The first real, physical proof of the placebo effect came in 1978. Running a study on patients who had recently had their wisdom teeth removed, researchers gave some of them a placebo. (The other group got naloxone, a drug that blocks the brain’s natural painkillers.) When some patients from the placebo group were later given naloxone as well, the drug counteracted the pain relief they initially got from the dummy drug.
But the effect wasn’t universal—the naloxone only made a difference among people who had reported pain relief in the first place, a group the authors called “placebo responders.” Among the non-responders, the naloxone didn’t cause any additional pain, leading the researchers to conclude that placebos worked in responders by activating the brain’s natural painkillers.
In partially answering one question—now, finally, scientists had some idea about the underlying mechanism of the placebo effect—the study, published in The Lancet, also raised a new one: Why does the placebo effect work in some people and not others? Or, put another way, what did the responders have that the non-responders didn’t?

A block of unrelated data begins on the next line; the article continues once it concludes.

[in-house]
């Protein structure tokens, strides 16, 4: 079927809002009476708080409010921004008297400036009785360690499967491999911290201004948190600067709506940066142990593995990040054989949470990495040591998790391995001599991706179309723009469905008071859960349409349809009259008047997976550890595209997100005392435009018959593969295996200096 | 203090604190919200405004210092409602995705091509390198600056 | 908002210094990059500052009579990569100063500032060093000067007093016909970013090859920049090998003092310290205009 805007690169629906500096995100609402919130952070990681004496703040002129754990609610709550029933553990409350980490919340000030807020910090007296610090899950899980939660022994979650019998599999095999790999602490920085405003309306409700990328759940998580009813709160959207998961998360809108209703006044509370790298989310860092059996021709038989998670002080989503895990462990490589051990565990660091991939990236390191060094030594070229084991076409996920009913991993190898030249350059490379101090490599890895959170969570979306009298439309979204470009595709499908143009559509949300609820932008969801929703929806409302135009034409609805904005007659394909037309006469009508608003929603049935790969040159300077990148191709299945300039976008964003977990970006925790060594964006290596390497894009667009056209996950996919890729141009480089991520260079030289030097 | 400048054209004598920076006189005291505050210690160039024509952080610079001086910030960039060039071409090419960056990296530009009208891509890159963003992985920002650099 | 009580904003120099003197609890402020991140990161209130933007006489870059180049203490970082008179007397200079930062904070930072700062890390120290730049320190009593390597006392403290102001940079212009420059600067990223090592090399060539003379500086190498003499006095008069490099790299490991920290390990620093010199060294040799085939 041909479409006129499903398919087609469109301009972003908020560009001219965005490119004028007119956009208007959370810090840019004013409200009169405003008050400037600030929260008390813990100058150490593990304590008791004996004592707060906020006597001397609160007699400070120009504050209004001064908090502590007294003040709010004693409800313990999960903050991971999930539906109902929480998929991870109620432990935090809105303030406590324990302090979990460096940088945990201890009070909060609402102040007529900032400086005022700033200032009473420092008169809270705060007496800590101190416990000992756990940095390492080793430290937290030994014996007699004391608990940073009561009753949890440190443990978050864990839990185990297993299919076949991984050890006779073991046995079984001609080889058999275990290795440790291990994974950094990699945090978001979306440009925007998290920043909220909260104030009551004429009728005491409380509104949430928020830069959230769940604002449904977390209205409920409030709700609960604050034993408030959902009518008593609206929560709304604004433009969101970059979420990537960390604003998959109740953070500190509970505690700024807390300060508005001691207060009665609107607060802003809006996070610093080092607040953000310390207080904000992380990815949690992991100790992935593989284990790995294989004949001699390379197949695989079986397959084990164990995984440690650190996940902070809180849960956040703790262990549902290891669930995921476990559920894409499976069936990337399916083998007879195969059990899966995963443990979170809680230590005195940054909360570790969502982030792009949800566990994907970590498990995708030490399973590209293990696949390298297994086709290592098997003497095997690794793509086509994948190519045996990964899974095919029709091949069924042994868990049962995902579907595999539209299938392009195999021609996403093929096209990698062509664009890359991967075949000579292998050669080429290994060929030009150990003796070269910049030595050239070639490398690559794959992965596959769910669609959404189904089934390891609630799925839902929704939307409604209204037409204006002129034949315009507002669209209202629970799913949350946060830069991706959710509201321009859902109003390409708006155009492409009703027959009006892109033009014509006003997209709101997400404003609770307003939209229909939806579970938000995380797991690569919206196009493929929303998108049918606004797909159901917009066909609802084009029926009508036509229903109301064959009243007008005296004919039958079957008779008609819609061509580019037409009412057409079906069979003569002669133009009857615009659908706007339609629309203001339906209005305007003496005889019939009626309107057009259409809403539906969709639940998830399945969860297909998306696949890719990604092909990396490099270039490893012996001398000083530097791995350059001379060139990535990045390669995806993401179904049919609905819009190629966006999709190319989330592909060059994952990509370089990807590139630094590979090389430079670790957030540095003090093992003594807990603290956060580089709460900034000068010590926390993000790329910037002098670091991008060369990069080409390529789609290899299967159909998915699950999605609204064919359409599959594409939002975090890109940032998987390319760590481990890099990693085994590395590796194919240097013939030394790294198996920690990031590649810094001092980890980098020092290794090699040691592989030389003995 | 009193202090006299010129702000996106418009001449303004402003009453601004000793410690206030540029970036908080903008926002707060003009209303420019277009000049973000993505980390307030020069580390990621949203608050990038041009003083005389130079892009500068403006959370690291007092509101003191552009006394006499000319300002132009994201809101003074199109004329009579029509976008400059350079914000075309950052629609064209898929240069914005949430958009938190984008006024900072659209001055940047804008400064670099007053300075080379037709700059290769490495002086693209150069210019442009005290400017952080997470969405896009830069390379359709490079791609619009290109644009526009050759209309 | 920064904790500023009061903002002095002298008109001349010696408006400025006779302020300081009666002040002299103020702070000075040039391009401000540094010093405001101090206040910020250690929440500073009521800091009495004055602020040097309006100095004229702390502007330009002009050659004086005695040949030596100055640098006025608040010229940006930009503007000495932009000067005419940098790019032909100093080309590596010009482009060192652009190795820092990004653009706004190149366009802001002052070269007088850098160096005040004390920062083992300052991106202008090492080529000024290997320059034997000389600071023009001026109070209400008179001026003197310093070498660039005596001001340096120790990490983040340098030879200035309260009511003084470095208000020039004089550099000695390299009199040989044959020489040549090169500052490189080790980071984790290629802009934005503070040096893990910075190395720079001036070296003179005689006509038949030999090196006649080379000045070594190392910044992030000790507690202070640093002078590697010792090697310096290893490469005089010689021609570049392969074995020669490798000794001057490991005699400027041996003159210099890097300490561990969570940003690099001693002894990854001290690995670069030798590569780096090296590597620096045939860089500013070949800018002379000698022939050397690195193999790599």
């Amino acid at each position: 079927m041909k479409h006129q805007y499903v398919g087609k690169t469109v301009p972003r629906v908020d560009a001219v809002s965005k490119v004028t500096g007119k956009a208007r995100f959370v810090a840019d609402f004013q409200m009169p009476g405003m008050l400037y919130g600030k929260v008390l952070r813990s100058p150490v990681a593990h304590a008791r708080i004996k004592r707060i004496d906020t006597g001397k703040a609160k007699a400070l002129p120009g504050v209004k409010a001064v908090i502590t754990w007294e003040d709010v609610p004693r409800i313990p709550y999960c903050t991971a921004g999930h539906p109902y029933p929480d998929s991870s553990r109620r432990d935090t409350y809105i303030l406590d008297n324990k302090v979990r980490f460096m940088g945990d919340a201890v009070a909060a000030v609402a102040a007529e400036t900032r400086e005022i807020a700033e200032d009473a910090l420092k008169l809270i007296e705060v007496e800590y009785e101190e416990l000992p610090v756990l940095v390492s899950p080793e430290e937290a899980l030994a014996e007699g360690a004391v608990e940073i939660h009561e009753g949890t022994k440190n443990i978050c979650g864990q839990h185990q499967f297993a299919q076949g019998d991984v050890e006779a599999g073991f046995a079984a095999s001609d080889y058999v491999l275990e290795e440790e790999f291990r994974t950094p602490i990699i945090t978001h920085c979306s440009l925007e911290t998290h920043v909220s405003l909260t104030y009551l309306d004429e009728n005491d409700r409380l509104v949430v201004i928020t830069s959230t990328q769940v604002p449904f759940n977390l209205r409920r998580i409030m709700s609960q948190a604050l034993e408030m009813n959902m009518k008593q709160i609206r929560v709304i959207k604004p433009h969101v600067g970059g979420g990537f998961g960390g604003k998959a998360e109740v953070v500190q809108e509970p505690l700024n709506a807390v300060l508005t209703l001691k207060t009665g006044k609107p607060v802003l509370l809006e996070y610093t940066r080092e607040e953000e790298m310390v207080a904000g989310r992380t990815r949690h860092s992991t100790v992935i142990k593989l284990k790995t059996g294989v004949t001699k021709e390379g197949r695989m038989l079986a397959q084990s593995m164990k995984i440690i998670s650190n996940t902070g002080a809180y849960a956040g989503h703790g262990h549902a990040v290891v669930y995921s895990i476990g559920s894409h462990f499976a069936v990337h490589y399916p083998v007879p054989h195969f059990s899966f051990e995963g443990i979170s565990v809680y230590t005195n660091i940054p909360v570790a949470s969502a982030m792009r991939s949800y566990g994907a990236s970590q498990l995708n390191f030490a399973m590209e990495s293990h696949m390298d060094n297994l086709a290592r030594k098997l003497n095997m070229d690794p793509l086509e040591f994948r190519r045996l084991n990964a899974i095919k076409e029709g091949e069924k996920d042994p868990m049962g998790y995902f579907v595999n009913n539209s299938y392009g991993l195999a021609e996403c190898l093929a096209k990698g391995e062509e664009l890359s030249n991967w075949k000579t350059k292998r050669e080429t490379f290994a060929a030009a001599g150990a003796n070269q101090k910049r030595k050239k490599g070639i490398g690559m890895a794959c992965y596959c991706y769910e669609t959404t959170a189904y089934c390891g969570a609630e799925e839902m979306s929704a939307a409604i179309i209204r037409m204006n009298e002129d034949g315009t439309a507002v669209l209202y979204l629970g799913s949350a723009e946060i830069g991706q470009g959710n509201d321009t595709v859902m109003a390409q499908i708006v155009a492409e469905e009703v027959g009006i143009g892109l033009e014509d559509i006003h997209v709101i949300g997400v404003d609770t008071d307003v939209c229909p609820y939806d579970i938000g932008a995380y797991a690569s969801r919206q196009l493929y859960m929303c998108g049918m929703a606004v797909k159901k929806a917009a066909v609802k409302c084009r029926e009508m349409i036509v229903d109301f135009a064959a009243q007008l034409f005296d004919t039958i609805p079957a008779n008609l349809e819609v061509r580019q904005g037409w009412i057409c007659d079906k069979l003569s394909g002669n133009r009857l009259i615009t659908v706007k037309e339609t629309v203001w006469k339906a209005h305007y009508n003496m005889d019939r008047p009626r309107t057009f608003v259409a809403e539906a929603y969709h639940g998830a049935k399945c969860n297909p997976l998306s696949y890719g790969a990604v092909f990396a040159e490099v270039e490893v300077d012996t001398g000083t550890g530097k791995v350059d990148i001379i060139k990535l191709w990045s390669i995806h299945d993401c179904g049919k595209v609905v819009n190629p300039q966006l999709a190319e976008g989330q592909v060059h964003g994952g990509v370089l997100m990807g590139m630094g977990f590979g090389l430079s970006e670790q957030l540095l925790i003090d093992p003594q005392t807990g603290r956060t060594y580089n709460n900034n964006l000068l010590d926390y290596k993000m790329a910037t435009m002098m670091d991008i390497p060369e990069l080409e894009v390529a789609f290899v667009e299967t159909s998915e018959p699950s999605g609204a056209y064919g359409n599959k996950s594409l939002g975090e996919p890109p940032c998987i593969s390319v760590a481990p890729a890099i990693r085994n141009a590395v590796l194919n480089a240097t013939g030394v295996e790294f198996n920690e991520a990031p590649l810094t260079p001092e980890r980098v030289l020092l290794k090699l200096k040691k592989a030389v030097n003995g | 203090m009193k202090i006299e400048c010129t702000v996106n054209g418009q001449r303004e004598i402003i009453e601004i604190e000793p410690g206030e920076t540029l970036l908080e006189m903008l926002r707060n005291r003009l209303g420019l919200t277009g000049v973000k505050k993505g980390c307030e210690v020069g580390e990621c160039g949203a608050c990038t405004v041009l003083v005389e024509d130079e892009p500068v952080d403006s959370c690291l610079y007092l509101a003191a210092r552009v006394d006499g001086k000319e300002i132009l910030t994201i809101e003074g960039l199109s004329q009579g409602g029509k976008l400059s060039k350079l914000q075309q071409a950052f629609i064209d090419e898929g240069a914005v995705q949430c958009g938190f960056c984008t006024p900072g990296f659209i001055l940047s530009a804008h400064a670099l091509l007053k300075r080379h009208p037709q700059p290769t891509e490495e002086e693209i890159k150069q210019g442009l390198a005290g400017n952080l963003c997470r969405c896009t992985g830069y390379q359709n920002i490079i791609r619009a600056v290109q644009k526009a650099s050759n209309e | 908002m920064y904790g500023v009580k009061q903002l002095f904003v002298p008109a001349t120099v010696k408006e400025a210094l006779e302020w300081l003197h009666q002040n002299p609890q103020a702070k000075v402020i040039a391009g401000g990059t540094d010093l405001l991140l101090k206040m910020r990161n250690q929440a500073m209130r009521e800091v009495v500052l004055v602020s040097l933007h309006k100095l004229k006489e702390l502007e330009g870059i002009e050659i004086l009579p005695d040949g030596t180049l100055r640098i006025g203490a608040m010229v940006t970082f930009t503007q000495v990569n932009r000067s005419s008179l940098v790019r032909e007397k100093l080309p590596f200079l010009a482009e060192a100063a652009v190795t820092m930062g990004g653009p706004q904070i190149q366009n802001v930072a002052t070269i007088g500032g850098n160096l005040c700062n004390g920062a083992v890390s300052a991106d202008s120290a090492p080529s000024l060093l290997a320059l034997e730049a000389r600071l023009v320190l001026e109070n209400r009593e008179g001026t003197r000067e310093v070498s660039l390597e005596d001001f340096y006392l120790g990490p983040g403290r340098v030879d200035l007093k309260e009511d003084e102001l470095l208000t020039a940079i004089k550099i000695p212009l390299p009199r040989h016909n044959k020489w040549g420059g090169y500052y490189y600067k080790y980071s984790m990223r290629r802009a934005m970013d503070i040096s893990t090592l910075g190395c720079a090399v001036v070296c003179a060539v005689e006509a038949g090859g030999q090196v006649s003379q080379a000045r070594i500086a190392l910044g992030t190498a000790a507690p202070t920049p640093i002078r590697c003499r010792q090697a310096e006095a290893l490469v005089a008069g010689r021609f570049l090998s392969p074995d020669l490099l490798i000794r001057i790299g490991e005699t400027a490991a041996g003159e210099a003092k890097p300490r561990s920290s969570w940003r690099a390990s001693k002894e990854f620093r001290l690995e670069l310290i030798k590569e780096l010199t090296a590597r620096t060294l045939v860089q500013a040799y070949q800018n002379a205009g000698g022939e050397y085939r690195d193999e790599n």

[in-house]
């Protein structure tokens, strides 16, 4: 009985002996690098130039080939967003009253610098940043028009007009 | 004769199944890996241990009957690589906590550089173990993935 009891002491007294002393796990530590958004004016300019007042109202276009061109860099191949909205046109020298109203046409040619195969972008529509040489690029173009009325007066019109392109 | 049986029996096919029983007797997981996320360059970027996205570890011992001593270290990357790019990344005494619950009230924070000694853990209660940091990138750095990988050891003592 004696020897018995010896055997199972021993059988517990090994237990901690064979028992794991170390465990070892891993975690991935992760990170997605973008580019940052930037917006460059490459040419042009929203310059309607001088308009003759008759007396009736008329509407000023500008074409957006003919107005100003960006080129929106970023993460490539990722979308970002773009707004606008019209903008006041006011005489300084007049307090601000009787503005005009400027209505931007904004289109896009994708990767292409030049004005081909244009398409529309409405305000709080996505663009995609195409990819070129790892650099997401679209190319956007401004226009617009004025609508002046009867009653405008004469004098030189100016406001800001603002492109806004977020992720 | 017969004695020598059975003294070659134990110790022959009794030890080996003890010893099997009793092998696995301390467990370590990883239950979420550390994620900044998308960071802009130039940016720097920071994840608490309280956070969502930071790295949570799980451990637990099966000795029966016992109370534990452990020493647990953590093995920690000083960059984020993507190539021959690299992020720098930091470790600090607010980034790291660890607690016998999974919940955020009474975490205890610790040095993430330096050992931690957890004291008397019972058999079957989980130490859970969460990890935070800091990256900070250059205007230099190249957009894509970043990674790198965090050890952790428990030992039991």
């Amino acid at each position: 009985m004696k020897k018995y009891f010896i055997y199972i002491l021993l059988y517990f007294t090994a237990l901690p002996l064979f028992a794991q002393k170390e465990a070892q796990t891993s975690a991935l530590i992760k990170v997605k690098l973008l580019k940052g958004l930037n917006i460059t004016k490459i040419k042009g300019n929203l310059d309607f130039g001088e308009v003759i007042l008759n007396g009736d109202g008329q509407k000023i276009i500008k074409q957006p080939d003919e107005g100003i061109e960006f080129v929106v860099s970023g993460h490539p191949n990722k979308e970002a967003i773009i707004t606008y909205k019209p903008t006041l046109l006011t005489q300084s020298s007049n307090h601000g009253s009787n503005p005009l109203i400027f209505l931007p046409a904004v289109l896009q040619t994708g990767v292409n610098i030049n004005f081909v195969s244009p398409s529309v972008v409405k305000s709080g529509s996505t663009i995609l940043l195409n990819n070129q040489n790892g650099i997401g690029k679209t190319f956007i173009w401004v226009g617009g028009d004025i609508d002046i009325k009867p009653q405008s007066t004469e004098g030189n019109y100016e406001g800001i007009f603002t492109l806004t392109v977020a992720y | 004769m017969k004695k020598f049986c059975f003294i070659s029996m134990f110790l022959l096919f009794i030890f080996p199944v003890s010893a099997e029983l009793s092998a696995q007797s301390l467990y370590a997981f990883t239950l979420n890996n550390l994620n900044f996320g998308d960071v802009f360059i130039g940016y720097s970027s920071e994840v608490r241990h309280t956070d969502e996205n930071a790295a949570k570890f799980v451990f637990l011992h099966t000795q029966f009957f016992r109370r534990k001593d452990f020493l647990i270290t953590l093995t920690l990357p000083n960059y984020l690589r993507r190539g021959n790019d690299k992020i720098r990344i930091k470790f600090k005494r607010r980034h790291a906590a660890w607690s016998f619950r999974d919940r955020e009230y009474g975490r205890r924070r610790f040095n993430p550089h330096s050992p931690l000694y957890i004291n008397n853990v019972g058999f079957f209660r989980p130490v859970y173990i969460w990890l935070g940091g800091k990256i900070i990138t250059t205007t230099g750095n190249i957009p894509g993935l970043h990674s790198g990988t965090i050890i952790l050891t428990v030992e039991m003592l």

The answer is complicated by the fact that “the placebo effect” is more accurately a tangle of interrelated effects, all of which are still closer to theory than to scientific fact. Some studies have shown that personality traits, like thrill-seeking and altruism, may have something to do with it. Other scientists say that the ritual surrounding the medicine—the explanation, reassurance, and simple human connection that a doctor can provide—may be as powerful as actually taking the sugar pill, or the saline solution. (In some cases, the placebo has done its job even when the patients knew full well that it wasn’t the real thing.)